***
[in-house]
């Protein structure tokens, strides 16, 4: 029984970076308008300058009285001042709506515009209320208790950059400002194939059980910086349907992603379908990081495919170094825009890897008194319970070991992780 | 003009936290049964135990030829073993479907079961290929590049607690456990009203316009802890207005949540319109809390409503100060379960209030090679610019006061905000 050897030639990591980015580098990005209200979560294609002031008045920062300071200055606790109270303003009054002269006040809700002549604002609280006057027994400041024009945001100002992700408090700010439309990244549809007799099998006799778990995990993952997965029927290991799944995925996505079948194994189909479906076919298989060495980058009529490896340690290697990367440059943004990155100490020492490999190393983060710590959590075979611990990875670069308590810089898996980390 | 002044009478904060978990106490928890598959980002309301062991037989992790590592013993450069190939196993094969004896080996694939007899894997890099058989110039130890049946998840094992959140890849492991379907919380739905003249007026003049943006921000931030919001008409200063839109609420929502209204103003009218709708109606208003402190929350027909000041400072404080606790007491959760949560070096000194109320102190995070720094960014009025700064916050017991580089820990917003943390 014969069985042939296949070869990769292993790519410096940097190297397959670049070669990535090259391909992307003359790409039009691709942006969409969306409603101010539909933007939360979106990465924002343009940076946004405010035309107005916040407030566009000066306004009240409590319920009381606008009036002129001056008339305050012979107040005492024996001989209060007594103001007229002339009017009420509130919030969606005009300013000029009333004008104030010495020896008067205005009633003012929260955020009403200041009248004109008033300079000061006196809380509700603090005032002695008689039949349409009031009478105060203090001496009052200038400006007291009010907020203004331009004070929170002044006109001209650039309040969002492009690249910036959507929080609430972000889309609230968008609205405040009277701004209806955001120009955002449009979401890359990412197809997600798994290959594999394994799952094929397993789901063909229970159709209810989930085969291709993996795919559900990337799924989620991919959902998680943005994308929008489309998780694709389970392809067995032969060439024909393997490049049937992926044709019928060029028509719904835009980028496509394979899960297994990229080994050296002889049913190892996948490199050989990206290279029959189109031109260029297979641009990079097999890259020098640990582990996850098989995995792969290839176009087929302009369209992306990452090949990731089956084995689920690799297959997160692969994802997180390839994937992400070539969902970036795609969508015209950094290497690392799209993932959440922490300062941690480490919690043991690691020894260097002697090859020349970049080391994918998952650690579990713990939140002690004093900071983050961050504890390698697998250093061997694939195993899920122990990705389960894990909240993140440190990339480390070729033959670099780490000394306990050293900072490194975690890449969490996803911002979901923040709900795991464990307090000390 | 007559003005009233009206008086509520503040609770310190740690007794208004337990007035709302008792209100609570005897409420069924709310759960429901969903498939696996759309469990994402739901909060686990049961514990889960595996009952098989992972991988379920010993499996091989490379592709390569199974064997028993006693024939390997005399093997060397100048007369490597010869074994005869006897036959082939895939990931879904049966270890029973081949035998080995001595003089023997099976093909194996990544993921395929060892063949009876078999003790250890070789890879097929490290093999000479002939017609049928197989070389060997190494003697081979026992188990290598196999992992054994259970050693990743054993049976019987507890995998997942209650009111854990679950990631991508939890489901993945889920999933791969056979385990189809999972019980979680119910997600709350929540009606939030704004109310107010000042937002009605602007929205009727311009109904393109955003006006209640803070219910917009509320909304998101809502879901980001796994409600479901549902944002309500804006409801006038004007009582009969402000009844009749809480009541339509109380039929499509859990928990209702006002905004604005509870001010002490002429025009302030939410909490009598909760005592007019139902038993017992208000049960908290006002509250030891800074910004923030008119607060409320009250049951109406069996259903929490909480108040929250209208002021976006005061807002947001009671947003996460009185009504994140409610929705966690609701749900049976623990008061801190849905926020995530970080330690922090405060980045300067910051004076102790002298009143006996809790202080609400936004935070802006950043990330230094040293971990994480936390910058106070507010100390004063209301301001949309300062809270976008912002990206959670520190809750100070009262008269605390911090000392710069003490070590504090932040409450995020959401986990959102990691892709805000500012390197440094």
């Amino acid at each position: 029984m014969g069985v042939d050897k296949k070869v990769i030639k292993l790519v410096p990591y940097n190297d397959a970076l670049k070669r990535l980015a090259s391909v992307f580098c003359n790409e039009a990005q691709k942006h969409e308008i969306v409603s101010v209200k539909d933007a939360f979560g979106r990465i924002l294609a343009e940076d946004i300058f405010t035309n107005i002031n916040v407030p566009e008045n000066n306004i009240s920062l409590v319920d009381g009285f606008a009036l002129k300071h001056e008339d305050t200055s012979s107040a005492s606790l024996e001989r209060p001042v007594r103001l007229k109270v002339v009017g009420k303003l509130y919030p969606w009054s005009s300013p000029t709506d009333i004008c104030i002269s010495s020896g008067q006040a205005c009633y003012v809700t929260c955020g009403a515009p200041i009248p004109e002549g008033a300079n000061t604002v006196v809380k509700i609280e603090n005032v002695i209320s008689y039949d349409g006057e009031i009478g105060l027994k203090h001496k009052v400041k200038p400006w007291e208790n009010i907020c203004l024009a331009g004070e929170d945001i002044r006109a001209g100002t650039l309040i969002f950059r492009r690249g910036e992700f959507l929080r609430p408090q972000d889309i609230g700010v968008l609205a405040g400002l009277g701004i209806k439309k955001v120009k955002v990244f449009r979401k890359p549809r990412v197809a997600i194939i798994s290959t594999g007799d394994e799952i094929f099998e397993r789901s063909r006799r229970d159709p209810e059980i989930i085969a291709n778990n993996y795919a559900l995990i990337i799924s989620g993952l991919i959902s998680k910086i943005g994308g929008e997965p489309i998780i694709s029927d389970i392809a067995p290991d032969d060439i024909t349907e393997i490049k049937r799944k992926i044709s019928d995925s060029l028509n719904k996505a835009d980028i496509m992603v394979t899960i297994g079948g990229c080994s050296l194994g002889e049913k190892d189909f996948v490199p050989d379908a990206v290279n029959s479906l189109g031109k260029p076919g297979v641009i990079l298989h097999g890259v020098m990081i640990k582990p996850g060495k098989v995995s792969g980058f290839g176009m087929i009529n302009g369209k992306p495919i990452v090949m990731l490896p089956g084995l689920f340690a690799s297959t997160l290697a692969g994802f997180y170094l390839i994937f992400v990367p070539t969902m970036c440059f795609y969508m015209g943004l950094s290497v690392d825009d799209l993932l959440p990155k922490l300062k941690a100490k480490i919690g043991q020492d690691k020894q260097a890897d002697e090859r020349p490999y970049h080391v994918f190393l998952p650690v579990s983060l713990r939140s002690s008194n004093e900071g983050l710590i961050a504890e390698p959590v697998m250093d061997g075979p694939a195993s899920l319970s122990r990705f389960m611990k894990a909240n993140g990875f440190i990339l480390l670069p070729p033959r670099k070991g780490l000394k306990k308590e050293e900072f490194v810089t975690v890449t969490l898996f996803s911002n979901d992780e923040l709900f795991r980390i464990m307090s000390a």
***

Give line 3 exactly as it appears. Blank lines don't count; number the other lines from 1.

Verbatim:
């Amino acid at each position: 029984m014969g069985v042939d050897k296949k070869v990769i030639k292993l790519v410096p990591y940097n190297d397959a970076l670049k070669r990535l980015a090259s391909v992307f580098c003359n790409e039009a990005q691709k942006h969409e308008i969306v409603s101010v209200k539909d933007a939360f979560g979106r990465i924002l294609a343009e940076d946004i300058f405010t035309n107005i002031n916040v407030p566009e008045n000066n306004i009240s920062l409590v319920d009381g009285f606008a009036l002129k300071h001056e008339d305050t200055s012979s107040a005492s606790l024996e001989r209060p001042v007594r103001l007229k109270v002339v009017g009420k303003l509130y919030p969606w009054s005009s300013p000029t709506d009333i004008c104030i002269s010495s020896g008067q006040a205005c009633y003012v809700t929260c955020g009403a515009p200041i009248p004109e002549g008033a300079n000061t604002v006196v809380k509700i609280e603090n005032v002695i209320s008689y039949d349409g006057e009031i009478g105060l027994k203090h001496k009052v400041k200038p400006w007291e208790n009010i907020c203004l024009a331009g004070e929170d945001i002044r006109a001209g100002t650039l309040i969002f950059r492009r690249g910036e992700f959507l929080r609430p408090q972000d889309i609230g700010v968008l609205a405040g400002l009277g701004i209806k439309k955001v120009k955002v990244f449009r979401k890359p549809r990412v197809a997600i194939i798994s290959t594999g007799d394994e799952i094929f099998e397993r789901s063909r006799r229970d159709p209810e059980i989930i085969a291709n778990n993996y795919a559900l995990i990337i799924s989620g993952l991919i959902s998680k910086i943005g994308g929008e997965p489309i998780i694709s029927d389970i392809a067995p290991d032969d060439i024909t349907e393997i490049k049937r799944k992926i044709s019928d995925s060029l028509n719904k996505a835009d980028i496509m992603v394979t899960i297994g079948g990229c080994s050296l194994g002889e049913k190892d189909f996948v490199p050989d379908a990206v290279n029959s479906l189109g031109k260029p076919g297979v641009i990079l298989h097999g890259v020098m990081i640990k582990p996850g060495k098989v995995s792969g980058f290839g176009m087929i009529n302009g369209k992306p495919i990452v090949m990731l490896p089956g084995l689920f340690a690799s297959t997160l290697a692969g994802f997180y170094l390839i994937f992400v990367p070539t969902m970036c440059f795609y969508m015209g943004l950094s290497v690392d825009d799209l993932l959440p990155k922490l300062k941690a100490k480490i919690g043991q020492d690691k020894q260097a890897d002697e090859r020349p490999y970049h080391v994918f190393l998952p650690v579990s983060l713990r939140s002690s008194n004093e900071g983050l710590i961050a504890e390698p959590v697998m250093d061997g075979p694939a195993s899920l319970s122990r990705f389960m611990k894990a909240n993140g990875f440190i990339l480390l670069p070729p033959r670099k070991g780490l000394k306990k308590e050293e900072f490194v810089t975690v890449t969490l898996f996803s911002n979901d992780e923040l709900f795991r980390i464990m307090s000390a």